Republican gubernatorial candidate Christopher J. Christie said yesterday that his primary opponent, Steve Lonegan, and Democratic Gov. Corzine don't understand how their tax policies would hurt New Jersey residents.

But his opponents and their friends said Christie was the one who doesn't get it.

Surrounded by about two dozen mostly Republican taxpayers at a Statehouse news conference, Christie said state residents were "suffering" because of Corzine's policies.

"There is real pain to people across New Jersey every day because Jon Corzine wants to keep growing government," he said. "We can no longer afford the government of Jon Corzine. Only Jon Corzine is going to be able to afford to live here."

Asked if he was implying that Corzine doesn't understand tax affordability because he is a multi-millionaire, Christie said, "I don't know why he doesn't get it but it seems to me he doesn't get it."

Democratic Party Chairman Joseph Cryan, also a Union County Assemblyman, came back at Christie by comparing him to former President George W. Bush, saying in a statement, "Just like Bush, Chris Christie refuses to level with the people of New Jersey."

Cryan and other Democrats have been criticizing Christie in recent weeks for not coming up with more specific budget proposals, saying he plans to improve some programs, including aid to universities, but not how he would pay for them.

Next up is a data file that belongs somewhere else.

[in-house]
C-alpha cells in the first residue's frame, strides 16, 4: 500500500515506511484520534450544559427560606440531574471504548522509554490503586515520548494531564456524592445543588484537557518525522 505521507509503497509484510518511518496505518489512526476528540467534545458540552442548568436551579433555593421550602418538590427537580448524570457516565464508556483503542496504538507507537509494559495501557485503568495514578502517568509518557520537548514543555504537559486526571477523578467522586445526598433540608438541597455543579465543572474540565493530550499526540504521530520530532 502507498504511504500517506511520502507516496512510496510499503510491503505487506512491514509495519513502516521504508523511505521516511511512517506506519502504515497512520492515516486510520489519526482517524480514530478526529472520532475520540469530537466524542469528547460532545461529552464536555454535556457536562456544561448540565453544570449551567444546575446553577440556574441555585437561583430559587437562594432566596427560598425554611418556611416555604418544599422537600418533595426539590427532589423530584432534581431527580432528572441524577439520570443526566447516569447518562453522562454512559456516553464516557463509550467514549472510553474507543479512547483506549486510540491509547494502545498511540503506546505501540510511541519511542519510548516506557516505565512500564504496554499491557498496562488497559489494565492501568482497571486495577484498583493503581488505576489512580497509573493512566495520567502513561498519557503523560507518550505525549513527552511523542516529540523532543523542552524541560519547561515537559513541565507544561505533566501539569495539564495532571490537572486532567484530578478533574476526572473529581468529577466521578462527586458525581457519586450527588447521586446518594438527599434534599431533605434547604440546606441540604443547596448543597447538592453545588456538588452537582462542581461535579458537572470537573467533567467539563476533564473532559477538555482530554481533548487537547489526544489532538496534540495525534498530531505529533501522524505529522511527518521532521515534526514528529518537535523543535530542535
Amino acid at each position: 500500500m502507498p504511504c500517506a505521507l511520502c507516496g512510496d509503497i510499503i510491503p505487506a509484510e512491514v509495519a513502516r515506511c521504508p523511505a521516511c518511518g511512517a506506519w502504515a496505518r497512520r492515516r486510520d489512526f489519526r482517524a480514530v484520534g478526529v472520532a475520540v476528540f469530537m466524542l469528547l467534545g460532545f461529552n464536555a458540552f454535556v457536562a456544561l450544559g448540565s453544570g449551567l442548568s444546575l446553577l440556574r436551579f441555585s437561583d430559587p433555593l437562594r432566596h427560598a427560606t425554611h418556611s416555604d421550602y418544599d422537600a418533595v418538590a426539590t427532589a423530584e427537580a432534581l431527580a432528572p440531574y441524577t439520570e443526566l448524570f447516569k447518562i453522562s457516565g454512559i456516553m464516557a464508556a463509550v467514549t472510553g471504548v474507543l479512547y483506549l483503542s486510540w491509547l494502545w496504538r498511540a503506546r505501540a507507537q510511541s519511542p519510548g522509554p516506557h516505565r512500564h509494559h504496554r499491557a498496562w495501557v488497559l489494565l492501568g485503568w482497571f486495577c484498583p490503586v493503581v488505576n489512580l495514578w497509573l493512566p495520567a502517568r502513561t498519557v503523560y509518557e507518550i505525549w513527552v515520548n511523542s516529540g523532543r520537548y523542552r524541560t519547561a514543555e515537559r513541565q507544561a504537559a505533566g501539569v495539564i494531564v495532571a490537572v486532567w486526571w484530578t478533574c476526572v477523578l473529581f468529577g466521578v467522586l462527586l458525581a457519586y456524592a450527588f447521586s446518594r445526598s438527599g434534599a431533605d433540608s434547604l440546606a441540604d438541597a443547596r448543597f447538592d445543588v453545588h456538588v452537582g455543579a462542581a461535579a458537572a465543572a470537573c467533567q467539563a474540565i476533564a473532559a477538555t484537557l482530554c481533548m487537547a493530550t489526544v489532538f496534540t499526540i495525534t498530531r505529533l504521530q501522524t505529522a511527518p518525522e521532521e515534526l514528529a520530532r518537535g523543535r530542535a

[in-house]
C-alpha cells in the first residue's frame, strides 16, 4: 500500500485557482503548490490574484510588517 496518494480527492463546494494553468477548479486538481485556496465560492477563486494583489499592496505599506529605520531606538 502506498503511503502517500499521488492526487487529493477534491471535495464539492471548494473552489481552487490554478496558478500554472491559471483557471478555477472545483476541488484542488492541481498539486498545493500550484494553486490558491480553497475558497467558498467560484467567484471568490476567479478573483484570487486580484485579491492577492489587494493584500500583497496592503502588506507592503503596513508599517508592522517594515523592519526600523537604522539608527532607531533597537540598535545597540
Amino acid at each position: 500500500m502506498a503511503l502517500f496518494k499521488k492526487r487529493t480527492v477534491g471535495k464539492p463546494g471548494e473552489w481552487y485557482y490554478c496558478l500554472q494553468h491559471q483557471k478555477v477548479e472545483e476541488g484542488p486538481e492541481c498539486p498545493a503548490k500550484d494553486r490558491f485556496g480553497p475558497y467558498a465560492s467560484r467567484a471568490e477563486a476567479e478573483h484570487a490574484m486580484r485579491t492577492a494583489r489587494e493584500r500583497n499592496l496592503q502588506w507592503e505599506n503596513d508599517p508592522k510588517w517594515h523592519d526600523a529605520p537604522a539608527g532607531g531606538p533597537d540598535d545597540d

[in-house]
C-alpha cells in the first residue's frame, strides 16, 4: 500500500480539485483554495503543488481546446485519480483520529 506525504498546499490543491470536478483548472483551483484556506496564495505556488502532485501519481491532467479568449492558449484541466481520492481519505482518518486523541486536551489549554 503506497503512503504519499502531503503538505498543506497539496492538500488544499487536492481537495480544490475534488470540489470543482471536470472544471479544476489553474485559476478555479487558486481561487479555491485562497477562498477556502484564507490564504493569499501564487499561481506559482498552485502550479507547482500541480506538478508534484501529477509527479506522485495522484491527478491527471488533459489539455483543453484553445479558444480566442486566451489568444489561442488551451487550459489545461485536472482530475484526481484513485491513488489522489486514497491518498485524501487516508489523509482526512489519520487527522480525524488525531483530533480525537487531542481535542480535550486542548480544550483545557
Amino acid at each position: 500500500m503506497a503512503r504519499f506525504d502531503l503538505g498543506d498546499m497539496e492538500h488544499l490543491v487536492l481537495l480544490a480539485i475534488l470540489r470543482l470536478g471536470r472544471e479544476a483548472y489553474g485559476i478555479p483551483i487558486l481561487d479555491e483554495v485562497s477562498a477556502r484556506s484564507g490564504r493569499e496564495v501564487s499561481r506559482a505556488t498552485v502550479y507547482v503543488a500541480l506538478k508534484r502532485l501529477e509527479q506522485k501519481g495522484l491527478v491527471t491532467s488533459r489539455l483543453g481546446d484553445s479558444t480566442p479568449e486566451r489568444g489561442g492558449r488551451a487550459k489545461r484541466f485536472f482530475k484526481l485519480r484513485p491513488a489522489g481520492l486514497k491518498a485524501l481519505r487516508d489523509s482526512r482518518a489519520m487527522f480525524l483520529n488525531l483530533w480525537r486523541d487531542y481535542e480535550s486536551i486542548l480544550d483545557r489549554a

Christie has said he would cut the personal income and business taxes. He also would cut an unspecified number of state jobs, including about two-thirds of the state's non-union patronage workers. Christie has promised to review state regulations, particularly those affecting businesses.

After finishing with Corzine, Christie went after Lonegan's plan to impose a flat 2.5 percent income tax, saying it would raise taxes on 70 percent of the state's taxpayers, "including senior citizens." Lonegan acknowledged that many people – about 50 percent - would be paying higher taxes, but said the flat tax would stabilize the state's economy.

"A flat tax brings economic growth and prosperity to New Jersey and will elevate everybody," Lonegan said.

Lonegan eventually would lower his 2.5 percent flat tax to 1.5 percent. The state's current income tax ranges from 1.4 percent to 8.9 percent, depending on income, and Corzine plans to raise it on the state's highest income residents, to 10.25 percent.

According to the latest independent polls, Christie leads both Lonegan in the June 2 Republican primary and Corzine in a hypothetical general election. But Christie's campaign began attacking Lonegan in a radio ad late last week, which was taken as a signal he is concerned over Lonegan's growth in the race.